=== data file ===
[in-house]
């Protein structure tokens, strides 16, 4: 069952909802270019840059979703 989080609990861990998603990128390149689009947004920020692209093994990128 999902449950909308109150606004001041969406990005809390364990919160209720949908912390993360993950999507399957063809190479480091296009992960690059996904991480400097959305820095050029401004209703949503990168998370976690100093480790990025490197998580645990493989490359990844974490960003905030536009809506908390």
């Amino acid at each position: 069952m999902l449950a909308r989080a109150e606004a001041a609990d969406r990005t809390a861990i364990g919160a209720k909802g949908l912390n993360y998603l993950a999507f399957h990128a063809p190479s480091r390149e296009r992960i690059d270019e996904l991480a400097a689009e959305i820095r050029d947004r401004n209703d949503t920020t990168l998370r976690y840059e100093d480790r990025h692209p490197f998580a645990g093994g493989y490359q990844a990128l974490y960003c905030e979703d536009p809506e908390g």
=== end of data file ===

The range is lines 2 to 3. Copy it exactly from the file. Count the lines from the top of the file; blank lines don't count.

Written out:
């Protein structure tokens, strides 16, 4: 069952909802270019840059979703 989080609990861990998603990128390149689009947004920020692209093994990128 999902449950909308109150606004001041969406990005809390364990919160209720949908912390993360993950999507399957063809190479480091296009992960690059996904991480400097959305820095050029401004209703949503990168998370976690100093480790990025490197998580645990493989490359990844974490960003905030536009809506908390």
């Amino acid at each position: 069952m999902l449950a909308r989080a109150e606004a001041a609990d969406r990005t809390a861990i364990g919160a209720k909802g949908l912390n993360y998603l993950a999507f399957h990128a063809p190479s480091r390149e296009r992960i690059d270019e996904l991480a400097a689009e959305i820095r050029d947004r401004n209703d949503t920020t990168l998370r976690y840059e100093d480790r990025h692209p490197f998580a645990g093994g493989y490359q990844a990128l974490y960003c905030e979703d536009p809506e908390g």